FAQ on opportunities in Horizon 2020 for US researchers and organisations

It might sound surprising to many readers, but the European Commission does encourage participation of US researchers and organisations in research and innovation projects funded under selected sub-pillars of Horizon 2020.   

Until now, 62 Horizon 2020 projects have involved US organisations or researchers on a wide range of topics: nine in Excellent Science, including four ERC funded projects; 12 in the pillar of Industrial Leadership, 39 in the Societal Challenges pillar; one in Science with and for Society, and one under Euratom.

Whether you are a European organisation willing to involve a US institution, or conversely a US organisation wishing to be part of the European research and innovation landscape, the following set of advice might be useful for you.

How can US organisations and researchers participate in Horizon 2020?

If you are an individual researcher, you are eligible to apply:

  1. For individual grants under the European Research Council

These allow excellent researchers in different stages of their career to carry out a frontier research project at the premises of a European research institution. Two features of this type of grants make them particularly attractive to US researchers. Firstly, additional funding is available for researchers coming from outside Europe to cover start up costs. Secondly, researchers are required to spend only a minimum of 50% of their work time on the project and in an EU Member State or Associated Country, while they can spend the other half of their time in the United States. It is advisable to contact early the selected European host institution, which may provide assistance and guidelines in the preparation of the proposal, to make it fitting to the ERC standards.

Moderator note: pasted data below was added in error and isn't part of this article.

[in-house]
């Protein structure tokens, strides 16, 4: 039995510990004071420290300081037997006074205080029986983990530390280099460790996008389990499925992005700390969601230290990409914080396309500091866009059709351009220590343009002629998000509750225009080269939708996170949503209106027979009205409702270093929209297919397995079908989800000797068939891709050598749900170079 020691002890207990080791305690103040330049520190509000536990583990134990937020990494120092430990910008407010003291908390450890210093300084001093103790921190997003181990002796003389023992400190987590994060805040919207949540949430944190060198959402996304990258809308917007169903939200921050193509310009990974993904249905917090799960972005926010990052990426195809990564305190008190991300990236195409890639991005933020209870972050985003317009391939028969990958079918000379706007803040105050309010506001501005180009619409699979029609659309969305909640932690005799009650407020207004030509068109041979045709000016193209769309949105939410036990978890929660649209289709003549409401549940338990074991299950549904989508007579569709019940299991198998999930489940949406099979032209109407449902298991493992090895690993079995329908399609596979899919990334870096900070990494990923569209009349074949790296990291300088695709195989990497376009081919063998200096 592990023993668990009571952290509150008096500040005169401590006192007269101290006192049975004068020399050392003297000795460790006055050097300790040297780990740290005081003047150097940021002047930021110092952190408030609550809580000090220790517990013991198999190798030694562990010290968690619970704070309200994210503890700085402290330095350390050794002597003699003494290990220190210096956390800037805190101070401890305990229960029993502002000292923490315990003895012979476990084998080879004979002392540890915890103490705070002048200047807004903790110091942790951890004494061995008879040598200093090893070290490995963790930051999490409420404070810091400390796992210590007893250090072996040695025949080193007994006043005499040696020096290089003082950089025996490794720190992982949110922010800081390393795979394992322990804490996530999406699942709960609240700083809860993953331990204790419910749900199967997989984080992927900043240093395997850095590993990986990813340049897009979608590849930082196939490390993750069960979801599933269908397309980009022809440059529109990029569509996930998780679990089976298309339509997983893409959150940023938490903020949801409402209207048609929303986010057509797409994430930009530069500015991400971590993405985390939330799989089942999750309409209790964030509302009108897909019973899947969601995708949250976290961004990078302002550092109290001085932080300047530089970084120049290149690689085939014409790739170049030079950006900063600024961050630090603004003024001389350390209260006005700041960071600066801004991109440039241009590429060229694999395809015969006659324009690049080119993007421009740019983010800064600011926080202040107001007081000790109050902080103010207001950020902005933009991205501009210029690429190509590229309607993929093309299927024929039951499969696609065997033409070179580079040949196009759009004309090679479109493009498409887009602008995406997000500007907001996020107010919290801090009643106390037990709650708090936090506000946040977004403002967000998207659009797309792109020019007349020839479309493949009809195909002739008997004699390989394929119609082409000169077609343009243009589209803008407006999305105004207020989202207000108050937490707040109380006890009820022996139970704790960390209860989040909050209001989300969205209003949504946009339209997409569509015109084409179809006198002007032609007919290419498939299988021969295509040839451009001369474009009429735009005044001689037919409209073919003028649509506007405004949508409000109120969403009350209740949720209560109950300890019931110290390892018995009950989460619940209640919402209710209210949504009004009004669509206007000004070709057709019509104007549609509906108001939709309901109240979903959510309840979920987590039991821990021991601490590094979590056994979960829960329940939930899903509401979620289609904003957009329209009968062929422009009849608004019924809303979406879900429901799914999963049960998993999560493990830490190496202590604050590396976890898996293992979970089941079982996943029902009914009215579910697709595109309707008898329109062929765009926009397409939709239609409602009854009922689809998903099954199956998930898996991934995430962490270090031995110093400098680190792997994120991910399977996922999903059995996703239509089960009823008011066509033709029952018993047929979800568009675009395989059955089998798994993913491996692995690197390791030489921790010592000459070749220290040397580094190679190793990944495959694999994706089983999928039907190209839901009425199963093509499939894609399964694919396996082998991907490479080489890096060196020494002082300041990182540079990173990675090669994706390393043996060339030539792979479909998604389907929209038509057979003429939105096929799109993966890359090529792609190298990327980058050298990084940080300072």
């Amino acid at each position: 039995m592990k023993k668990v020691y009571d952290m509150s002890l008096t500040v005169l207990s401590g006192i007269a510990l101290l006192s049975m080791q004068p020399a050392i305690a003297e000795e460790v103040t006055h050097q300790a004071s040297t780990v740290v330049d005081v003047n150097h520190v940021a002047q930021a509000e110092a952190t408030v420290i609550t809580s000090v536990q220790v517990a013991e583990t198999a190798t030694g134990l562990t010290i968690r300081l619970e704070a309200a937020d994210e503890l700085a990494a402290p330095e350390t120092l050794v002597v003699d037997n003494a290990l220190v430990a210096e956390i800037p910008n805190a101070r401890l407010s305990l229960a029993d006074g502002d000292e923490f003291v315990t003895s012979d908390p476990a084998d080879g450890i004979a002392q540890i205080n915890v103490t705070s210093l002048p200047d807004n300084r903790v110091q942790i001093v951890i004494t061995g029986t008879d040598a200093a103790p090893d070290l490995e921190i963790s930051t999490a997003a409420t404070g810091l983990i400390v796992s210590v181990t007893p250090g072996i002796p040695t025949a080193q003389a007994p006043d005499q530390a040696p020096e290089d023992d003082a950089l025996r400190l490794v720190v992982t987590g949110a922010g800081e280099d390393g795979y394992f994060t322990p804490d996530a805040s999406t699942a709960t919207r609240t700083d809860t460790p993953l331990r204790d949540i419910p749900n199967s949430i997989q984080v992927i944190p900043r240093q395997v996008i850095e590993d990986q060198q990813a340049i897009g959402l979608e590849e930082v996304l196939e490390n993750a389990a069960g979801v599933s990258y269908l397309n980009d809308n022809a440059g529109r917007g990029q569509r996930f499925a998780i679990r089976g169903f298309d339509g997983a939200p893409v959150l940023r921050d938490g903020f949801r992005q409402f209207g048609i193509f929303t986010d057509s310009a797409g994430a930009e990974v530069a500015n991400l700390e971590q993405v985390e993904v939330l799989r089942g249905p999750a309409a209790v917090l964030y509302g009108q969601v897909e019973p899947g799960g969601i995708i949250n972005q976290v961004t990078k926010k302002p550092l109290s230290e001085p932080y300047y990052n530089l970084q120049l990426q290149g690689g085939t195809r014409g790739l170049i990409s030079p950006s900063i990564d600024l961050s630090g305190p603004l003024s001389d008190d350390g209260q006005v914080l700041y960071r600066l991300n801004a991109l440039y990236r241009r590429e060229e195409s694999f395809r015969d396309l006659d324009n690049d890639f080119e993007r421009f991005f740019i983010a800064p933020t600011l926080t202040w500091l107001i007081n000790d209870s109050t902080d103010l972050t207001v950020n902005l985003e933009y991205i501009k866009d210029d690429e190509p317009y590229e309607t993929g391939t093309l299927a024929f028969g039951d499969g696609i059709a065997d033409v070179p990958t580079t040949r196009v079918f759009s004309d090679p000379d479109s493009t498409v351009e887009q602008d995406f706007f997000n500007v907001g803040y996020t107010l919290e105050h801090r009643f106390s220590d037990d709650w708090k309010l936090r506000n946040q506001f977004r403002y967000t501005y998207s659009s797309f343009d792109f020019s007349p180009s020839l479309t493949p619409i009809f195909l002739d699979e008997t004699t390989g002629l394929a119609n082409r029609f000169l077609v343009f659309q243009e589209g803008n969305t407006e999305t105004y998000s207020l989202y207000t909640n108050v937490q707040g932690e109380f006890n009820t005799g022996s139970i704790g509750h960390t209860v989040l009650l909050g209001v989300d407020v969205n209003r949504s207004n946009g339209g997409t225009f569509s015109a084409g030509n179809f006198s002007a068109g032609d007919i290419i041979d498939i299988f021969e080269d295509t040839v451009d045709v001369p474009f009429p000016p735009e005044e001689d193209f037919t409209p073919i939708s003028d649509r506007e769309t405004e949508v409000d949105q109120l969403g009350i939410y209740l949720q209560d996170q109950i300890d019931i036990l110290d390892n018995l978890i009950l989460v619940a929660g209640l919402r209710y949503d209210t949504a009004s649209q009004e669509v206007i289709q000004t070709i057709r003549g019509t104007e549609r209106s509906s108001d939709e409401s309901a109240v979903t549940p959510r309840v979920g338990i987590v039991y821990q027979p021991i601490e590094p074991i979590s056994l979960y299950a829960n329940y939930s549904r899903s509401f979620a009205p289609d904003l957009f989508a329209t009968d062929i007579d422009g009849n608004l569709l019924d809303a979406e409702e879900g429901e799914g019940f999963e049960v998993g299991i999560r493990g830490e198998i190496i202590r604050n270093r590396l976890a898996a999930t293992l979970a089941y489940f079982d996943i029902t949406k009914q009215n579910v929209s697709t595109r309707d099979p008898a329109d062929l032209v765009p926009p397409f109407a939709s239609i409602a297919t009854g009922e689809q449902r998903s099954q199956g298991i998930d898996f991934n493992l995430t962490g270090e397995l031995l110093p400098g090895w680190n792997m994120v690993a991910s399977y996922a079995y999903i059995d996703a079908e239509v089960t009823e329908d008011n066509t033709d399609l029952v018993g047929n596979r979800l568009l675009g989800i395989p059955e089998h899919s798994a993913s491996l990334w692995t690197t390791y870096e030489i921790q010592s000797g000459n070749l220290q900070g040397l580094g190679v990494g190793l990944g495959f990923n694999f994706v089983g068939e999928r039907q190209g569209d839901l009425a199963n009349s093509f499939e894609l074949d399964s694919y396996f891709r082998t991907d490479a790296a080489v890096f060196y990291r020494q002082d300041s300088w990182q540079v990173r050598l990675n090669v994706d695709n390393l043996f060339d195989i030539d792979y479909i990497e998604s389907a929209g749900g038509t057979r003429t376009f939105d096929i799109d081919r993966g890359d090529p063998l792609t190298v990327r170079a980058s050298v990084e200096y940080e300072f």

2. For European Fellowships under Marie Skłodowska-Curie actions

These fellowships offer US researchers funding for conducting a PhD within European host organisations for up to two years, and include monthly living, mobility and family allowances for the researcher. Researchers should write the proposal in consultation with their supervisor at the host institution, and the supervisor will formally submit the application. Please note that US researchers on sabbatical are not eligible, and it is also not possible to obtain double funding for the activities carried out in the frame of the funded action.

 3. As member of an Advisory Board in a collaborative project

Research and innovation projects at times foresee an “Advisory Board” that comprises known experts in specific disciplines. These experts participate in the project on an individual basis; they are not required to sign the Grant Agreement and may receive a monetary compensation for the activities they carry out – typically providing advice on strategic direction to the project or reviewing selected outputs.


4. As Expert for the European Commission

Excellent researchers who are expert in their scientific field may register on the Participant Portal to assist the European Commission in evaluating proposals, monitoring actions, and drafting upcoming Horizon 2020 policies and work programmes. Such experts may be nationals of any country, although European citizens are the majority. If you are an organisation, you are eligible to apply:

  • As a host institution for European researchers under ERC grants

A US-based research institution may host researchers who are part of an ERC-funded project and be financially supported to do this if the activity is essential for the project.

  • As a host institution for Global Fellowships under Marie Skłodowska-Curie actions

US research organisations may host European postdoctoral or more senior European researchers for one or two years. US institutions do not have to write a proposal, nor sign a grant agreement: they need to submit a letter of commitment at proposal stage, providing a description of the research and training they will provide to European researchers.